TEL AVIV—In the world’s fastest coronavirus vaccine rollout to date, Israel has given at least one shot to nearly 60% of its residents, a feat propelled by an ample supply of doses and an uncommon healthcare system that combines competition with tax-funded universal coverage.
Israel, a small, wealthy nation with a young population, was uniquely qualified to confront the pandemic: Prime Minister Benjamin Netanyahu had secured enough vaccine stocks by paying more, as well as by offering access to Israelis’ personal health data to gauge the vaccine’s effectiveness. Its healthcare system had the means to quickly deliver the shots into the arms of Israelis.
The country’s four health-management organizations used centralized data-keeping, technology and the cradle-to-grave ties between Israelis and their doctors to speed up the vaccination drive, targeting residents nationwide with text messages, emails and phone calls. The efficiencies of Israel’s HMOs have been honed by years of competing for patients—and for the tax revenue gained by adding each new member—as they try to outdo each other in quality and availability of care.
“It’s really a unique structure,” said economist Moshe Bar Siman Tov, who oversaw Israel’s coronavirus response last year. “I’m not sure it’s possible to duplicate it. It’s a mixture of socialist fundamentals and entrepreneurial spirit.”
Israel’s bars and restaurants reopened last week to vaccinated people, prompting street parties in Tel Aviv, and the country is now looking ahead to a broader economic rebound.
The tiered “green passport” system has drawn protests by some who don’t want to get inoculated. But, in a country where anyone can get a jab on the spot, this strategy has been broadly accepted. Mr. Netanyahu, who is up for re-election Tuesday, is campaigning largely on the vaccination drive’s success.
Agam Rafaeli-Farhadian, 33 years old, received his first shot of the Pfizer-BioNTech vaccine in January. “I got the text and was like, ‘Whoa, this is cool,’ ” he said, adding that it took 30 seconds to sign up and five minutes to get each of his two shots.
While Israel’s vaccination rate is the world’s highest, its HMOs are still struggling to overcome reluctance in some population groups. Health officials say full herd immunity will require inoculating 80% of the population, a number that includes children under 16, for whom no approved vaccine exists so far.
Meanwhile, vaccinating as many remaining adults as possible will be key to avoiding more lockdowns and not overloading health systems. Trying to reach that goal, the HMOs are working with Magen David Adom, Israel’s emergency response services, to set up pop-up vaccination points on busy streets, at workplaces and in night-life districts.
Unlike Israel’s healthcare providers, many of Europe’s national health services buckled under the wave of coronavirus infections last year, and European Union nations are still struggling with the vaccine rollout. The U.S., after initial difficulties, is rapidly gaining speed. The U.K., which has the fastest vaccination rollout among large countries, has an inoculation rate that is a third of Israel’s.
Since the start of the pandemic, 6,057 people or 700 per million have died from Covid-19 in Israel. In the U.S., the latest number is 536,914 people or 1,625 per million. In the U.K., the death rate was 1,857 per million.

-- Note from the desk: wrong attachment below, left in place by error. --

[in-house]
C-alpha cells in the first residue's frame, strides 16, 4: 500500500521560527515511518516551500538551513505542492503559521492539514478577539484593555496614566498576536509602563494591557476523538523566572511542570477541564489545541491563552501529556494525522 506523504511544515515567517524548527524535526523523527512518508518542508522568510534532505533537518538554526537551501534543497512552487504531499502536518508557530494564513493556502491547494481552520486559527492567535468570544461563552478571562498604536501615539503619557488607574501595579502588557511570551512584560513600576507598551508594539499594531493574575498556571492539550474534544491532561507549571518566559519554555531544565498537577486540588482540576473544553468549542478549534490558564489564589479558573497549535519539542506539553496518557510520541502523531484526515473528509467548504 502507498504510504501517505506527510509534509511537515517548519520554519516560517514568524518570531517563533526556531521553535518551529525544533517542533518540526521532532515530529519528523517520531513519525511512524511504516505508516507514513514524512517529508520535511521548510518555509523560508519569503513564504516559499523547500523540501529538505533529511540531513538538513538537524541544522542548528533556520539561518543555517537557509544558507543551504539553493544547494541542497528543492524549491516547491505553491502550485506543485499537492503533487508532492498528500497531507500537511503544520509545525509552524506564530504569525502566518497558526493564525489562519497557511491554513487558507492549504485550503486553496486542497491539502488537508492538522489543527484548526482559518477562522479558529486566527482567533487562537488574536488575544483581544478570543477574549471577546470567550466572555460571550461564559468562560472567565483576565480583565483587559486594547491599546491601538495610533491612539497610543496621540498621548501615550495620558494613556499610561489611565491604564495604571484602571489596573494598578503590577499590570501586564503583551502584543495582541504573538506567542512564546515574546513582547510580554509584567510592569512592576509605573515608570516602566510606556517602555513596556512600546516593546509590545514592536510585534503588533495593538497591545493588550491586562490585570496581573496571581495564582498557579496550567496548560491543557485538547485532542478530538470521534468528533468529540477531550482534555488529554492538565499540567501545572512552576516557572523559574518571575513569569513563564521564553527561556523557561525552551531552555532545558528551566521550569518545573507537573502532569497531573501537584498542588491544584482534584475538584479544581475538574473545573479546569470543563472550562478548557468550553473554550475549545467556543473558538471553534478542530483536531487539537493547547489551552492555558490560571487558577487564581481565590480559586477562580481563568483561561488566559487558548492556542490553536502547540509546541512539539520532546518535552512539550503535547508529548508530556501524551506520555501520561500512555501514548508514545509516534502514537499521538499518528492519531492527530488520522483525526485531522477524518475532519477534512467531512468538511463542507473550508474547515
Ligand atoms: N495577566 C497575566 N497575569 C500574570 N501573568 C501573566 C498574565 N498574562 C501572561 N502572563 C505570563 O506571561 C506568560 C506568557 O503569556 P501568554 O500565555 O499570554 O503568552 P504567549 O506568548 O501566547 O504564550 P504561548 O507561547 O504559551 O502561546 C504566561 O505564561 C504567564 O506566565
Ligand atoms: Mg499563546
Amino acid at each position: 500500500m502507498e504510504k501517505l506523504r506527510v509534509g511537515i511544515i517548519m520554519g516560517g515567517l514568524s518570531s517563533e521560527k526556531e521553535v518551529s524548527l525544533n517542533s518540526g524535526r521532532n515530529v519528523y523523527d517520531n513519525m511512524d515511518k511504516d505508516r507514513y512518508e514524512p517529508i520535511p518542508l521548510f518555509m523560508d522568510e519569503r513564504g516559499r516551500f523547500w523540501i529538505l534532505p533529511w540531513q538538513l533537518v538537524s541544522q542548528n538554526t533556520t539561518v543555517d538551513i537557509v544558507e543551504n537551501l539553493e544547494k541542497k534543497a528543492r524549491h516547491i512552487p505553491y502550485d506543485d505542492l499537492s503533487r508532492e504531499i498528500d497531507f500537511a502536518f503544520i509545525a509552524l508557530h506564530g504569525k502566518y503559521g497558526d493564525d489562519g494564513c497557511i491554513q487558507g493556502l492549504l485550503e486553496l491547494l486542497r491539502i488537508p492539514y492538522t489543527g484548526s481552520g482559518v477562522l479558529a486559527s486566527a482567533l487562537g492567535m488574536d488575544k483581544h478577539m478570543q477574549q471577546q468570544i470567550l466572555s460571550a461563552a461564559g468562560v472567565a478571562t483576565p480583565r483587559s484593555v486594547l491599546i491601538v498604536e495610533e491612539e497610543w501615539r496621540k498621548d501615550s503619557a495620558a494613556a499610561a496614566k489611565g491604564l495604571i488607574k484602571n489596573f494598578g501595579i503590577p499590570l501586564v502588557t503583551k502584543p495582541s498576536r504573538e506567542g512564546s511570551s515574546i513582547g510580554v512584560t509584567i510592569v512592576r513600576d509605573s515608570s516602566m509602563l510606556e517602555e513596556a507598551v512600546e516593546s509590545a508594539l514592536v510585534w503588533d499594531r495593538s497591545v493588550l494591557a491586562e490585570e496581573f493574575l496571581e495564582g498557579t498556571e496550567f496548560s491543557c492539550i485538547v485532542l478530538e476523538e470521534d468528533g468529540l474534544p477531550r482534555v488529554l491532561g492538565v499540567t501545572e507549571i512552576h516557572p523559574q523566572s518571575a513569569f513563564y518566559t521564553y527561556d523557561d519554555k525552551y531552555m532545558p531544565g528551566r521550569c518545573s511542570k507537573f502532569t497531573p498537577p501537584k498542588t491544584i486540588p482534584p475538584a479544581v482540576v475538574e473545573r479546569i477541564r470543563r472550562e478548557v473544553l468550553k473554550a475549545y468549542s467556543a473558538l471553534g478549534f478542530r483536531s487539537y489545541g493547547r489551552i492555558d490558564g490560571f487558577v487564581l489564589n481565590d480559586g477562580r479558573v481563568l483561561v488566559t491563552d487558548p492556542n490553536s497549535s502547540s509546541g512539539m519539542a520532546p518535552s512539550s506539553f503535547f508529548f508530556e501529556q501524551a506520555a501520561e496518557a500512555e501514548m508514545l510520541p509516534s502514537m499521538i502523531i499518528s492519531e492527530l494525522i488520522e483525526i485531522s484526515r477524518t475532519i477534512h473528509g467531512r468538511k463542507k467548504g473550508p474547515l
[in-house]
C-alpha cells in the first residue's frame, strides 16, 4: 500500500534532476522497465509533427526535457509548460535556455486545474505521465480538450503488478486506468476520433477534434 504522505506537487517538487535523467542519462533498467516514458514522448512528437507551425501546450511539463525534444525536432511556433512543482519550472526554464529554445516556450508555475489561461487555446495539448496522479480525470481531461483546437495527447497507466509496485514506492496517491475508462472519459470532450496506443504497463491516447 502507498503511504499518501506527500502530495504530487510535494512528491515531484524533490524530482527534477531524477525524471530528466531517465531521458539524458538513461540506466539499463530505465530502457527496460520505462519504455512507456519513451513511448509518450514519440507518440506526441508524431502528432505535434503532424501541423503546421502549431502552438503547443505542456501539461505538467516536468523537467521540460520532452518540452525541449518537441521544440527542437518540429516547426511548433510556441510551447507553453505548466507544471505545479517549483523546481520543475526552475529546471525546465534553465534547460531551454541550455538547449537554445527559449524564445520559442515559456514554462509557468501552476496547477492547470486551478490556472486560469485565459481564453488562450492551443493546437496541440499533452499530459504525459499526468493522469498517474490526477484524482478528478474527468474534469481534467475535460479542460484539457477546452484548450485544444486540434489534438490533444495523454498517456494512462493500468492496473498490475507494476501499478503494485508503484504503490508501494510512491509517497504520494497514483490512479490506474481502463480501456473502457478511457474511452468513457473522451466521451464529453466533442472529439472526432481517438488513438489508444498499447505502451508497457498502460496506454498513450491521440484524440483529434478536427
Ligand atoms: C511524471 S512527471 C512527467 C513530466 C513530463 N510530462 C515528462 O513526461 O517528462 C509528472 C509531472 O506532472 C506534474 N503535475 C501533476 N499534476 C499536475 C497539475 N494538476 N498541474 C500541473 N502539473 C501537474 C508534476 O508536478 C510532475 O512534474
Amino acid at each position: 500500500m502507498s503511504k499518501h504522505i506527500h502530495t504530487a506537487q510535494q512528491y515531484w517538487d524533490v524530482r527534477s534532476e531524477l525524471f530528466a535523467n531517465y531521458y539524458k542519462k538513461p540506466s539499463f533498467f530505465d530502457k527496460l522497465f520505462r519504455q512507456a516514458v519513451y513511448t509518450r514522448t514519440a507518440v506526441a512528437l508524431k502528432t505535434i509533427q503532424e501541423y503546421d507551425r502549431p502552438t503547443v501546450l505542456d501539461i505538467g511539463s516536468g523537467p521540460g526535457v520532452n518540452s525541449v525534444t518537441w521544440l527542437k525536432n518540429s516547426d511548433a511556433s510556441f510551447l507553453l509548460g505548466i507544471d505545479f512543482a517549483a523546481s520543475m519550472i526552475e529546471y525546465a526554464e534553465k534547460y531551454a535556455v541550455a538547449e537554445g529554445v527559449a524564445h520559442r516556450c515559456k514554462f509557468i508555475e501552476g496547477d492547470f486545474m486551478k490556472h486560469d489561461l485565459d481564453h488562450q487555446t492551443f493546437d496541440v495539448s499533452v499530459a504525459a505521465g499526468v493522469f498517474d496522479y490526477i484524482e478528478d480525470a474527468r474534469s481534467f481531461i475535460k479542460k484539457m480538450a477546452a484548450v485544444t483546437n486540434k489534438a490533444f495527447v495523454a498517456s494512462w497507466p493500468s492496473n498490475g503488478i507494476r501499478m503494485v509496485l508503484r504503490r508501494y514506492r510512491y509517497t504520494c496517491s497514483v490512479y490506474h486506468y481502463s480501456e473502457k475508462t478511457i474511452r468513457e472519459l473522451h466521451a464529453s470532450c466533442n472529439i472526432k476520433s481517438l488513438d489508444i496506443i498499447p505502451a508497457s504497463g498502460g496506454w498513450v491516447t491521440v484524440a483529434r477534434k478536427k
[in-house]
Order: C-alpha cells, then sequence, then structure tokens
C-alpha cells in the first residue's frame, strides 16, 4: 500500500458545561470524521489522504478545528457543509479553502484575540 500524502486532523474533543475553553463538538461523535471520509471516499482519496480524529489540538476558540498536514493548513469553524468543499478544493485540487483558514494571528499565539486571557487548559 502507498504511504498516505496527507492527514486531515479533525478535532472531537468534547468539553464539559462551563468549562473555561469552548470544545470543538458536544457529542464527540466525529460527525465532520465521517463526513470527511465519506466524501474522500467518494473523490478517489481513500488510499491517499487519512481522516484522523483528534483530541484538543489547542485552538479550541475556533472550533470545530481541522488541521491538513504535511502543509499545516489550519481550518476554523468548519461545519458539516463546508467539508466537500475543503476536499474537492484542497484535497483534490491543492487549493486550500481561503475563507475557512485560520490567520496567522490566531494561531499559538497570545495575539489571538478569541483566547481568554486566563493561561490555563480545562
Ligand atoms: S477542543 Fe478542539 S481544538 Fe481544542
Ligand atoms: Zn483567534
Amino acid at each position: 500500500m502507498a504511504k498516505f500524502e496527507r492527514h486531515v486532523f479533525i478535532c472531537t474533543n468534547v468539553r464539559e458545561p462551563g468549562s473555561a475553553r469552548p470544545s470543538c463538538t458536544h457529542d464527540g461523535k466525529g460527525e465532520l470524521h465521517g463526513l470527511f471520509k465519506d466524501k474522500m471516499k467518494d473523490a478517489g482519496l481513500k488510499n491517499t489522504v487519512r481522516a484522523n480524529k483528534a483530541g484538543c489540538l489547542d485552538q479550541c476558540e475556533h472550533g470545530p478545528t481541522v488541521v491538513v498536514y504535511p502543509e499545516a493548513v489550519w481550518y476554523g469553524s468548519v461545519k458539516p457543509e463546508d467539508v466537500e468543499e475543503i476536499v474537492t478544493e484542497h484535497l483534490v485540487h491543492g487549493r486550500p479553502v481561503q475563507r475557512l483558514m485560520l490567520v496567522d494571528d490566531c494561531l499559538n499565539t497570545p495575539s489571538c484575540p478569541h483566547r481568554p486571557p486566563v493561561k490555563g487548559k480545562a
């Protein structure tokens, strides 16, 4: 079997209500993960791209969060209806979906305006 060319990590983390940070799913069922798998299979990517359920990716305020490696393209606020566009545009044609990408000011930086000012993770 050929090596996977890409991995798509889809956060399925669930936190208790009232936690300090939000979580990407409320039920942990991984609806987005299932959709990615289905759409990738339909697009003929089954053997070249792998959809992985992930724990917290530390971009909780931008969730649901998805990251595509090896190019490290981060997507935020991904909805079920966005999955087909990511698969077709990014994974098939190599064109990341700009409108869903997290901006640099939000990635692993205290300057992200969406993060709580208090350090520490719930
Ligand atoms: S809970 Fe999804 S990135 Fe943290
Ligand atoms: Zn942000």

Many in Israel credit its hybrid healthcare model with providing high-level care that kept the death toll low. Israel’s relative youth—the average age is 30—has also blunted the pandemic’s severity. Most of the coronavirus deaths world-wide have been among older people.
Another advantage: Israelis agree to share personal information with government-supervised systems, part of a cohesive social compact forged in a country where men and women must serve in the army and where military conflicts break out every few years. Patient data allowed Israel’s four HMOs to monitor individuals who contracted the virus and to intervene early as the disease progressed.
Amanda Lounsbury, a 33-year-old environmental researcher in Tel Aviv, tested positive in January. Right away, she started receiving daily calls from her HMO’s family doctors and nurses. The provider sent her a pulse oximeter to check her blood oxygen level and report the reading during their calls, a standard practice.
“I felt very much not alone,” said Ms. Lounsbury, who is originally from Connecticut. She has since made a full recovery.
Pfizer Inc. and BioNTech agreed to supply their vaccine to Israel ahead of other nations, in part, because the country’s assent to share medical data would provide them insights for future research. Privacy experts say the agreement shows how far Israel lags behind European nations in protecting confidential personal data.
“We’re all very, very happy about the results of the vaccine efficiency research, but you need to take a very, very careful look at the process,” said Tehilla Shwartz Altshuler, a senior fellow at the Israel Democracy Institute, a Jerusalem-based, nonpartisan think tank. “Israel is a kind of lab for the world. It’s frightening. We need to have stricter rules in terms of asking for consent.”
Israel’s healthcare system is mandatory. All residents pay up to 4.8% of their income in health taxes, part of their overall tax bill. Residents can switch their HMO provider, though only 1% to 2% actually do each year.